A thoroughly sporadic column from astronomer Mike Brown on space and science, planets and dwarf planets, the sun, the moon, the stars, and the joys and frustrations of search, discovery, and life. With a family in tow. Or towing. Or perhaps in mutual orbit.

How big is Pluto, anyway?

These days, a question like that is easy to answer: type it in to Google, click on the Wikipeadia entry, and read the answer: 2306 +/- 20 km. The  +/- (to be read “plus or minus”) is important here: every measurement has limitations and an often critical  part of science is correctly quantifying those limit. The correct interpretation of 2306 +/- 20 km is that 2306 km is the most likely value, but, within a certain range of probability, the value could be as low as 2286 or as high as 2326 km. The value could still be higher or lower, but the probability is small.

So when the occultation of a start by Eris a few weeks ago lasted for such a short period of time that it was clear that Eris could be no larger 2360 km, Pluto was declared, throughout the land, the once-again largest dwarf planet and king of the Kuiper belt. Because, um, 2306 km is greater than 2360 km? [see updated size on Eris, below]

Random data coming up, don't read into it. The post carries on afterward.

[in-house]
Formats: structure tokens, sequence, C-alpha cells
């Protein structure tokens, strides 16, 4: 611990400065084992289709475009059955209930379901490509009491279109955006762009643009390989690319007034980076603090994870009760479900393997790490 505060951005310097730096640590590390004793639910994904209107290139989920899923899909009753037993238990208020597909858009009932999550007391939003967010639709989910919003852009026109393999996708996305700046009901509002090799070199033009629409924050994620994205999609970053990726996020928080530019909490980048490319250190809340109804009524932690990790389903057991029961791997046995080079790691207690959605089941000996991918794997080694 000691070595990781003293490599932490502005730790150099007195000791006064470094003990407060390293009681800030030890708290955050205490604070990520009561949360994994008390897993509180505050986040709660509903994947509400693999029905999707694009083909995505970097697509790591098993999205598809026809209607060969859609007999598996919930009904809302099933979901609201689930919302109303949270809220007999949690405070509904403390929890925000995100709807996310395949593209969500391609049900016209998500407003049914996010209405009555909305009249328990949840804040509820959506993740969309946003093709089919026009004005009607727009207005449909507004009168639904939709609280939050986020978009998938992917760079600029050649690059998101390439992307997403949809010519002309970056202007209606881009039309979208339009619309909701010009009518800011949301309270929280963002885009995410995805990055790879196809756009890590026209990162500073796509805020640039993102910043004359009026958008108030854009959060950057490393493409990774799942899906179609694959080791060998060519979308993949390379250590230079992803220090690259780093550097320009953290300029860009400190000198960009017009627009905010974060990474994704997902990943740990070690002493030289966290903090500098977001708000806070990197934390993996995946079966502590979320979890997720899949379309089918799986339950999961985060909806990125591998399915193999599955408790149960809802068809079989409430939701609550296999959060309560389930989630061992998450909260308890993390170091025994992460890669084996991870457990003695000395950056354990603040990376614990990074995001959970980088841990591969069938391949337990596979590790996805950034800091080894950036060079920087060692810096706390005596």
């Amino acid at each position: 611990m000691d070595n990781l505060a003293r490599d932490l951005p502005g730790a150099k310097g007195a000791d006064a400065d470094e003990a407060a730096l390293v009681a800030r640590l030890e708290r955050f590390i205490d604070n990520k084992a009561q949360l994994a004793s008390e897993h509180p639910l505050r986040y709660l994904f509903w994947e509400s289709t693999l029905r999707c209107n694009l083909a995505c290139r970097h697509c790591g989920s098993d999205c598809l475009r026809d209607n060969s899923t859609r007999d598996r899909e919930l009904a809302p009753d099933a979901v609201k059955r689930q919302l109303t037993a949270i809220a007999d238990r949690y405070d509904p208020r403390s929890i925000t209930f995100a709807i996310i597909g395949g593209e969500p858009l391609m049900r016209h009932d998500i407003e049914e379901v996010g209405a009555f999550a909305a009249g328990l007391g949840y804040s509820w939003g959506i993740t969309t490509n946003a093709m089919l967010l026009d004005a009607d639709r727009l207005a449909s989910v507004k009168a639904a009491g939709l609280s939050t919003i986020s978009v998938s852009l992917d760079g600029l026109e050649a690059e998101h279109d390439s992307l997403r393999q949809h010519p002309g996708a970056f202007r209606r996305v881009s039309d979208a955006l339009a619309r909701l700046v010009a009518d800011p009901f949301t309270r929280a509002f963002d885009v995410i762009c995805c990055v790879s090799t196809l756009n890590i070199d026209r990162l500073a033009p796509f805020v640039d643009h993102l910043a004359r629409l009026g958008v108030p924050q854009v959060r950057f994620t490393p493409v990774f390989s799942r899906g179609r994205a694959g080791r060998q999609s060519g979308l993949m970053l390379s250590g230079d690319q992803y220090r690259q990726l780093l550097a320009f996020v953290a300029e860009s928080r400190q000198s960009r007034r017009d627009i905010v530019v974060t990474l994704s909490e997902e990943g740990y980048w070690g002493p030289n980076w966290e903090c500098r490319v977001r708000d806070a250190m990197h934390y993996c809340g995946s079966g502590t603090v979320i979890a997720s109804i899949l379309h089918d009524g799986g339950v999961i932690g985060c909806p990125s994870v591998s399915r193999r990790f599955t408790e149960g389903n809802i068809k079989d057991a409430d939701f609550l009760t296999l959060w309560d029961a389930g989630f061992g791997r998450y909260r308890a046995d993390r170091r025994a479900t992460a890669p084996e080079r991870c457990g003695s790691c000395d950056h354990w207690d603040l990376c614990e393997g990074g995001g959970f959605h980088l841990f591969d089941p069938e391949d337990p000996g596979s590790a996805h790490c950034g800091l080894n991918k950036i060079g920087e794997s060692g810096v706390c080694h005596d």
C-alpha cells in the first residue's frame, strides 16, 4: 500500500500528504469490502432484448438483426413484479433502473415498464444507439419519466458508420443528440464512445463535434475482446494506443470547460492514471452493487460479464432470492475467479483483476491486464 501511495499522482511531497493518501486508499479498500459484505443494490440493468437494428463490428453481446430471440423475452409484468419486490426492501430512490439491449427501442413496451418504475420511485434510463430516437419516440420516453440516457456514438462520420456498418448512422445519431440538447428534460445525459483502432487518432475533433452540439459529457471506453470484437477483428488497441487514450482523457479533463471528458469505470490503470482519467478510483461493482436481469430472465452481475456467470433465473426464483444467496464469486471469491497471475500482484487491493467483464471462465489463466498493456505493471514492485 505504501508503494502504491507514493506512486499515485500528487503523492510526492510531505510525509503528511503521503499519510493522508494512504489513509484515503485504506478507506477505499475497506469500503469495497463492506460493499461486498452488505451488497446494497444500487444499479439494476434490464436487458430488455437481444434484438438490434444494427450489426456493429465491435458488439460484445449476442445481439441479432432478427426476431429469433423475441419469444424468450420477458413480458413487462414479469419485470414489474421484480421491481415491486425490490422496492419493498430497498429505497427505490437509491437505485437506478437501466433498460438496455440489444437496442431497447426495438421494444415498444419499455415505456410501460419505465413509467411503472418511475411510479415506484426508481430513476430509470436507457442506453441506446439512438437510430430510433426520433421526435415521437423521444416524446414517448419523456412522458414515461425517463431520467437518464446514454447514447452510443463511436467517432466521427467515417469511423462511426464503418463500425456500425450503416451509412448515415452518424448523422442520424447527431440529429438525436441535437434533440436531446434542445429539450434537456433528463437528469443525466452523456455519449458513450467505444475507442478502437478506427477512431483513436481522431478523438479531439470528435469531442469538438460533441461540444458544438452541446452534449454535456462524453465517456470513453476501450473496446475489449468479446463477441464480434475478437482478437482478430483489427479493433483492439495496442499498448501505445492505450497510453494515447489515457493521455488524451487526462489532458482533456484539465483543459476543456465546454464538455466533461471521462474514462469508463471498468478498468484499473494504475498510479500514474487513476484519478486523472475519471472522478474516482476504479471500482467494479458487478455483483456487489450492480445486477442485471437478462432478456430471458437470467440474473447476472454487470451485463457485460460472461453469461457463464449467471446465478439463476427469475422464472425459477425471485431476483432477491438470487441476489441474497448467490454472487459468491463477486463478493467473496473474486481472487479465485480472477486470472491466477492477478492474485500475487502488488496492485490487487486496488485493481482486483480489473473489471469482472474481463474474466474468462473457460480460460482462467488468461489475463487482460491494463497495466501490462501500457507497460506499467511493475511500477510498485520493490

Even I was caught off guard by this one. I heard the report about Eris now being smaller than Pluto early on a Sunday morning after a week of travel, and I was too groggily jet-lagged to have looked closely at the numbers (indeed, since the results of the occultation have not yet been fully analyzed or published it is hard to even find the numbers). I just thought “wow; Eris smaller than Pluto? This is not what I would have guessed,” and I moved on to try to understand what this new bit of information about Eris was telling us.

With a little more time to examine, though, I have to say: there is something fishy in the size of Pluto.

If you scour the internet, you can find authoritative sources claiming that Pluto is anywhere from about 2200 km to 2400 km in size. Some official looking list of solar system body sizes at JPL claim 2280 km. The article from Sky & Telescope first suggesting Pluto is larger than Eris says that Pluto has an “accepted” diameter of 2344+/-20 km. Wikipeadia, again, 2306 +/- 20 km. Why such confusion? Because, perhaps shockingly, scientists themselves have not settled on a consistent answer. In scientific papers describing a 1988 occultation of a star by Pluto, Bob Millis and colleagues suggest a size as high as 2390 +/- 10 km. In earlier papers, Eliot Young and Marc Buie each used measurements of the time it took Charon to cross the face of Pluto to derive much smaller Pluto sizes of 2284 +/- 18 km and 2300 +/- 14 km, respectively. The measurements span a range of about 100 km, but the uncertainties in the measurements are always alleged to be smaller than 20 km. Clearly some of the measurements or the uncertainties or perhaps both are in error.